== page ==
Right Hand Guitar Position

Enhancing guitar technique with right hand position

Everyone tends to focus on the left hand when they talk about guitar technique. But in reality, the right hand is just as important.

This page is dedicated to teaching you the correct right hand guitar technique when it comes to position. It’s not just the right hand attack that is key. Look below and see how how you can make your right hand guitar technique better.

right hand guitar technique

shoulder and elbow

  • Forearm draped over the lower bout of the guitar, shoulder should be unflexed. Not rotated forward or backward.
  • Elbow should be aligned with your shoulder to the side and not gravitating forward or pulling backward.
  • Your shoulder shouldn’t be higher or lower than the other.

forearm and hand

  • Forearm placed on the lower bout of the guitar, hand over the sound hole.
  • Depending on the size and shape of your arm, you may need to adjust. And you’ll find that you get different tone in different areas of the sound hole, whether you move forward or backward.
  • The important thing is that you’re comfortable and you can move freely and not awkwardly.

right wrist, hand and fingers

Good Right Hand Guitar Techniqueright hand guitar technique top view

  • Most appropriate position for your wrist and hand is completely straight.
  • Stay aware of your wrist because it may have a tendency to start to angle downwards as in the photo the right.
Poor Right Hand Guitar Techniqueright hand guitar technique
right hand guitar technique
side view

  • Distance between your wrist and the sound board should be about as the picture shows.
  • Again the straight line is the best.
  • Realize, however, that all of these positions are dynamic. They change constantly. These are just the base positions that you should always return to.
right hand guitar technique
right hand guitar technique fingers

  • The stroke: When you stroke the strings, try to emulate the picture on the left, moving through the strings from the big knuckle joint.
  • Try to avoid the claw as shown in the right picture.

FINGERS for fingerpicking

Take a look at the fingers. You have 3 joints in each, 2 of which perform independently of each other, all of which can move forward and backward, and even one of which can move in a circular motion. Together this offers us an incredible range of movement for fingerpicking. And you have 4 of these! Think about that. Each of your fingers can behave as independent little soldiers. That means 4 fingers in 8 directions. All you need to do is train them to move like that. No problem right?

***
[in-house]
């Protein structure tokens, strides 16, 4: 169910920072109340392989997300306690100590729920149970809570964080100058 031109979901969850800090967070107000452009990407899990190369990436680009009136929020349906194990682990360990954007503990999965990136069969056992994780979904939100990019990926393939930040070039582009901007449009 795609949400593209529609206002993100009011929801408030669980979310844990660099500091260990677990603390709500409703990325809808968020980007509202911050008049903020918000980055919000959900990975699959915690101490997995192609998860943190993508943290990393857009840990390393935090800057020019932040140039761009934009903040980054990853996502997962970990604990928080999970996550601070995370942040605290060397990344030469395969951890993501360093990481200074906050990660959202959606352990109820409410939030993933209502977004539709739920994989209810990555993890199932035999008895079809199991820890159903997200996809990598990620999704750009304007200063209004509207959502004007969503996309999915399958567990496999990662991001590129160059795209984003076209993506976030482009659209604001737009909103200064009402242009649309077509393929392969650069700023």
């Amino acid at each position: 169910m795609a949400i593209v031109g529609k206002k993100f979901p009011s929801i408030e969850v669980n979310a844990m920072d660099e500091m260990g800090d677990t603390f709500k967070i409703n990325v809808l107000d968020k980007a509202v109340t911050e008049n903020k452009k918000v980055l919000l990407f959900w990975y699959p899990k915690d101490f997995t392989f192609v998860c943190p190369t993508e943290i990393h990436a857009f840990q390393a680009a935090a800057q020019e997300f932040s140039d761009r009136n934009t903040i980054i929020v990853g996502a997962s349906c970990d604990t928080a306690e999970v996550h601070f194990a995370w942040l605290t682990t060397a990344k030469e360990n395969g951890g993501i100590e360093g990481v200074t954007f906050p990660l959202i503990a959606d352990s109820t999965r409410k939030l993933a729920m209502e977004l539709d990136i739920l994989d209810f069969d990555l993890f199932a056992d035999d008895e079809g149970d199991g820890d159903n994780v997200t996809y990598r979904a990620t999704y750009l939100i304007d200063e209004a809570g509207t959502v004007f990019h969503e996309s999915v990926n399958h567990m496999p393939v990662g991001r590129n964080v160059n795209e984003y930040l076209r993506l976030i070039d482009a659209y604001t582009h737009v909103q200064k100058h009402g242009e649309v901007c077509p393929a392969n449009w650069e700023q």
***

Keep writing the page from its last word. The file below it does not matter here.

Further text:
THUMB for fingerpicking

Your thumb is the most versatile of all the fingers. It has the biggest range of motion. Consequently there is a debate as to what type of attack one should use: the circular motion or the direct, downward motion. To be honest with you I don’t think either is incorrect. I’ve use both techniques depending on what the situation calls for or what kind of mood I’m in. Take a look at what to practice and what to avoid:


  • attacking the string in both directions: up and down trying to gradually increase speed
  • Using different parts of your fingernail to attack the string to affect different tone
  • With every finger on open strings:
    • Up down up down up down, etc…
    • Once you try these, try to mix them up. Use the index and the middle, then the middle and ring, etc… This will help get your fingers used to the correct movement: moving from the knuckle (hand) joint and not the finger joint.

Avoid when fingerpicking

Bending the thumb or fingers at the second joint. This will be inevitable to some degree but try to use the muscle in the hand to strike as opposed to the joint.

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